—I have never not taken Communion from a woman priest…nor has it ever crossed my mind to consider that.
—I’m beginning to wonder if I should worship in the organized church at all…especially in the Anglican community.  I was raised in the Episcopal church.  When I was 10 years old, my parents got divorced and refused to attend the same church.  So my mom took my 2 sisters and me and transferred to the Presbyterian church.  Yes, it was still a church.  Yes, God was there.
But, for me…even as a young girl…the experience of worshipping God in that church couldn’t hold a candle to the experience I remembered in the Episcopal church.  I contined to attend an Episcopal church camp so I did have that joy of that worship experience for 2 weeks every summer.  But I kept asking my mom if we could go back to the Episcopal church.  So when I was 15, she
agreed to go back to the Episcopal church (a different parish, of course, from where my dad attended)  And in these last 35 years,
that’s mostly where I’ve been…And I probably agree with most of the “do or die” issues of those on this site.  About Gene Robinson.  About the Trinity. About all those things that are clear in Scripture.  But why does gender matter when providing the Body and Blood of Christ to those who are seeking His love and forgiveness?  Why do people feel that a man who has gone to seminary is the only one who is allowed to share the Sacraments?  Why does gender matter that much?  Does it “invalidate” Holy Eucharist if the service is performed by a woman?  And, for that matter, if a group of believers has spent the day in prayer together, why couldn’t they use a prayer book (or the Bible) to offer Eucharist to one another?  I really don’t understand.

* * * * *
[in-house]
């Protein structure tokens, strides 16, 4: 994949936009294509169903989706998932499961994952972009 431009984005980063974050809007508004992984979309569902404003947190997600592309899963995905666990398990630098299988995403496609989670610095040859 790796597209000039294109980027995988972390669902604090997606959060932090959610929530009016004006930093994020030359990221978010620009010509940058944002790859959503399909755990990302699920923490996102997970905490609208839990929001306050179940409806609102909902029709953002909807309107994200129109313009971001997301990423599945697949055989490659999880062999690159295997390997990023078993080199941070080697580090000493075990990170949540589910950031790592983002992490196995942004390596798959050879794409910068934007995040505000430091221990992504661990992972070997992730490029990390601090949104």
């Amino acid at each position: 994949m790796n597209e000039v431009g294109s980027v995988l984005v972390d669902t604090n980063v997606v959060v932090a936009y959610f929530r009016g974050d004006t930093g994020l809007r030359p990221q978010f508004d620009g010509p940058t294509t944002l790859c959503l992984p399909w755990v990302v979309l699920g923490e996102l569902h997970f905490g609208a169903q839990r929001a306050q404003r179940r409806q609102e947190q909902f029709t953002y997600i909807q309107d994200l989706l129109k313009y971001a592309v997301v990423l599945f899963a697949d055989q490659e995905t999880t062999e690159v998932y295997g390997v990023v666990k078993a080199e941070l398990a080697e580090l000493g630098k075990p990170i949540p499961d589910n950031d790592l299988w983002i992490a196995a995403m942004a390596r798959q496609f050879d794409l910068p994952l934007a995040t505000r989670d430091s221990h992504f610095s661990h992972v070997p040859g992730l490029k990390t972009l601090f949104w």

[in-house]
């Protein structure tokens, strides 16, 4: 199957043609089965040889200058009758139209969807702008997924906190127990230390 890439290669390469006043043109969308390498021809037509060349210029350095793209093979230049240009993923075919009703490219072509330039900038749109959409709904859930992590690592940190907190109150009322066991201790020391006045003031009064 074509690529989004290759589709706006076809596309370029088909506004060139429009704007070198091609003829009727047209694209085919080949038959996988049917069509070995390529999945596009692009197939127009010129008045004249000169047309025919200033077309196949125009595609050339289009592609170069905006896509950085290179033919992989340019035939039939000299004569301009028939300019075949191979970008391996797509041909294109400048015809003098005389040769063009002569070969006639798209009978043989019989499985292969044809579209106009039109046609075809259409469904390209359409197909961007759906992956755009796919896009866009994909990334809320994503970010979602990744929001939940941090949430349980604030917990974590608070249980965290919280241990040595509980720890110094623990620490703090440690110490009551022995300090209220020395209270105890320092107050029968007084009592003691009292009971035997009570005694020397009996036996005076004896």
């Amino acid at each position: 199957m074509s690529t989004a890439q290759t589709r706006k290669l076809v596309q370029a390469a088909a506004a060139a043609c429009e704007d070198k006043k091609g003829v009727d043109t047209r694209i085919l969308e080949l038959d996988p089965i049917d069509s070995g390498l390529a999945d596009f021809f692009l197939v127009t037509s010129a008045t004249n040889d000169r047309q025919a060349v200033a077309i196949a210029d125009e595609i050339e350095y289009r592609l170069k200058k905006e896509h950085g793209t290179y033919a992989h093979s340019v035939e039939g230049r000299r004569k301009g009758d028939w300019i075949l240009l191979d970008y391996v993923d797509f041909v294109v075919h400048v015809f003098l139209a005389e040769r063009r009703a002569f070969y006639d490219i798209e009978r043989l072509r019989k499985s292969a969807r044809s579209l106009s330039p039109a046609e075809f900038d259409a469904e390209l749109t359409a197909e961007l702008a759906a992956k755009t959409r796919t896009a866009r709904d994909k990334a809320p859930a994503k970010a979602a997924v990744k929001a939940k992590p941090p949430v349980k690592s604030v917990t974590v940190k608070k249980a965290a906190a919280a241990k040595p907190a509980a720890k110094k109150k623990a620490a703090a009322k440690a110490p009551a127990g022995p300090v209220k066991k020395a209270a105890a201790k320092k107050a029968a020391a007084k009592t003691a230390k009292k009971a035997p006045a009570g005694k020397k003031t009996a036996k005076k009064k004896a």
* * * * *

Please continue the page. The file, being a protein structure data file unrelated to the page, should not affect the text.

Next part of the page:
(And please…to anyone who may respond to this post…I’m not looking for sarcasm…I’m looking for something to help me understand
this issue that actually has me in tears as I write this.)

May 30, 1:52 pm | [comment link]